For instance, Salas and Saurina (2002) analyse the relation between problem loans and the economic cycle in Spain, over the period 1985-1997. They observe that, during economic booms, banks tend to expand lending activity to increase their market share; this result is often reached by lending to borrowers of lower credit quality. They report that bad loans increase in recessionary phases and that the contemporary impact is remarkably higher than the delayed one, concluding that macroeconomic shocks are quickly transmitted to banks’ balance sheets.
Assets Quality = Loan Loss Prov / Net Int Rev
Asset quality reflects the amount of credit risk with the loan and investment portfolios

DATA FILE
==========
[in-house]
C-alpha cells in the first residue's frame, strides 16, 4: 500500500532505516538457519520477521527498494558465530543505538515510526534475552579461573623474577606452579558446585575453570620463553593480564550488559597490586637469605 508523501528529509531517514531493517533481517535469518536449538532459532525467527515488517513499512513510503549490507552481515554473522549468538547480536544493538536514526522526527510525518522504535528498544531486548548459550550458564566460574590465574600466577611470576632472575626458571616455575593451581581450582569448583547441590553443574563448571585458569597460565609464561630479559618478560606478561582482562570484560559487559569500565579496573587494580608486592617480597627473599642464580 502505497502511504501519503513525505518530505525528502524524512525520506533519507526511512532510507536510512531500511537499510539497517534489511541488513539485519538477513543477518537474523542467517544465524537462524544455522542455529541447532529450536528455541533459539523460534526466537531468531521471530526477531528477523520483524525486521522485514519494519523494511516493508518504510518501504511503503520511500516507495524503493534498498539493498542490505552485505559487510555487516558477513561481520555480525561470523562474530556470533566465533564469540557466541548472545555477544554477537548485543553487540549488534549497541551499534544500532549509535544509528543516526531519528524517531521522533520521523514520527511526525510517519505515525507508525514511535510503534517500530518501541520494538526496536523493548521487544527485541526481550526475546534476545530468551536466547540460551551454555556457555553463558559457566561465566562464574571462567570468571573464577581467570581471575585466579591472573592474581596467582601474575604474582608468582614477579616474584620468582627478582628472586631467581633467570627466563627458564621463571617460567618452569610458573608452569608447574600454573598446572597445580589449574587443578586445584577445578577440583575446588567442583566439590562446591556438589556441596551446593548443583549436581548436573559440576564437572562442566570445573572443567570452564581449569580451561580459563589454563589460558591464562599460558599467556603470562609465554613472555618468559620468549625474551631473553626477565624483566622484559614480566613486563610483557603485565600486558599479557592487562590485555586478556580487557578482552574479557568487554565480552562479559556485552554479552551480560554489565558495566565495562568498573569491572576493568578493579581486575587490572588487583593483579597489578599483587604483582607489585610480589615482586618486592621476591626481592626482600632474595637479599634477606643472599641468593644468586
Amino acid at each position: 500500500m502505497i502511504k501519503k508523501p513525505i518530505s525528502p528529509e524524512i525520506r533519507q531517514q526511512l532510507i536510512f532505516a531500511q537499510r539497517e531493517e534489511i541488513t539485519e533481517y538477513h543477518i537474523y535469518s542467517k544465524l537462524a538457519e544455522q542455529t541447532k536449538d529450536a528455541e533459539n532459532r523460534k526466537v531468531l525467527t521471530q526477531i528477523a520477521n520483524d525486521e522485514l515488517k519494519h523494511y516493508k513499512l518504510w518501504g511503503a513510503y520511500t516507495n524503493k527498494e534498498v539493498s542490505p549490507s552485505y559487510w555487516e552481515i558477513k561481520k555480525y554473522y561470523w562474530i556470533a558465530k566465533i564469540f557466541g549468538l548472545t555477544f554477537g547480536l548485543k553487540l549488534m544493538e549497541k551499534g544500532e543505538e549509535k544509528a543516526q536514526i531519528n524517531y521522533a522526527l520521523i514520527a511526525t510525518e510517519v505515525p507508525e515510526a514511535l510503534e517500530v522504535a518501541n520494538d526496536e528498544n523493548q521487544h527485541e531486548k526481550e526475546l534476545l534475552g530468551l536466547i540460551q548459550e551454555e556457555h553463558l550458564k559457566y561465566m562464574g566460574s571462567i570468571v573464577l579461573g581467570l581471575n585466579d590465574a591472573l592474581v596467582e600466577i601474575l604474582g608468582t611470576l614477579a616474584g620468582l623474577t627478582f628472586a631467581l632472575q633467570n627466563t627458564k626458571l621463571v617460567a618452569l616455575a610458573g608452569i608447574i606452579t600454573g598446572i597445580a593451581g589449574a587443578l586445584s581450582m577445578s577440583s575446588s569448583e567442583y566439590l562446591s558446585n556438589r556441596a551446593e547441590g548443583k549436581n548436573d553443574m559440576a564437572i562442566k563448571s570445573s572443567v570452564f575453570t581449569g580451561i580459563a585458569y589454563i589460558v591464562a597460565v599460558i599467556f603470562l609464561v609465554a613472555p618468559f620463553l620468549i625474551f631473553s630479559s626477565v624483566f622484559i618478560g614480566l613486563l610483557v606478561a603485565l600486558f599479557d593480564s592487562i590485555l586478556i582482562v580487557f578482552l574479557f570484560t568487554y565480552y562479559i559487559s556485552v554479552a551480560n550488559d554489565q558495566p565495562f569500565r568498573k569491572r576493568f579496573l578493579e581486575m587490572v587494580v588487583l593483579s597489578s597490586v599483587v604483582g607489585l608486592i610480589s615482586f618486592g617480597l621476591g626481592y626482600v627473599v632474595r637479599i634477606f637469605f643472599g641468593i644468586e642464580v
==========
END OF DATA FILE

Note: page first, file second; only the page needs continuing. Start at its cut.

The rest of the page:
Management Quality: Cost to Income Ratio
This ratio reflects management’s ability to identify, measure, monitor, and control risks
Earnings = profits
Reflects the quantity, trend, and quality of earnings
Liquidity = Liquid Assets / Cust & ST Funding
Reflects the sources of liquidity and funds management practices
Sensitivity to market risk
Reflects the degree to which changes in market prices and rates adversely affect earnings and capital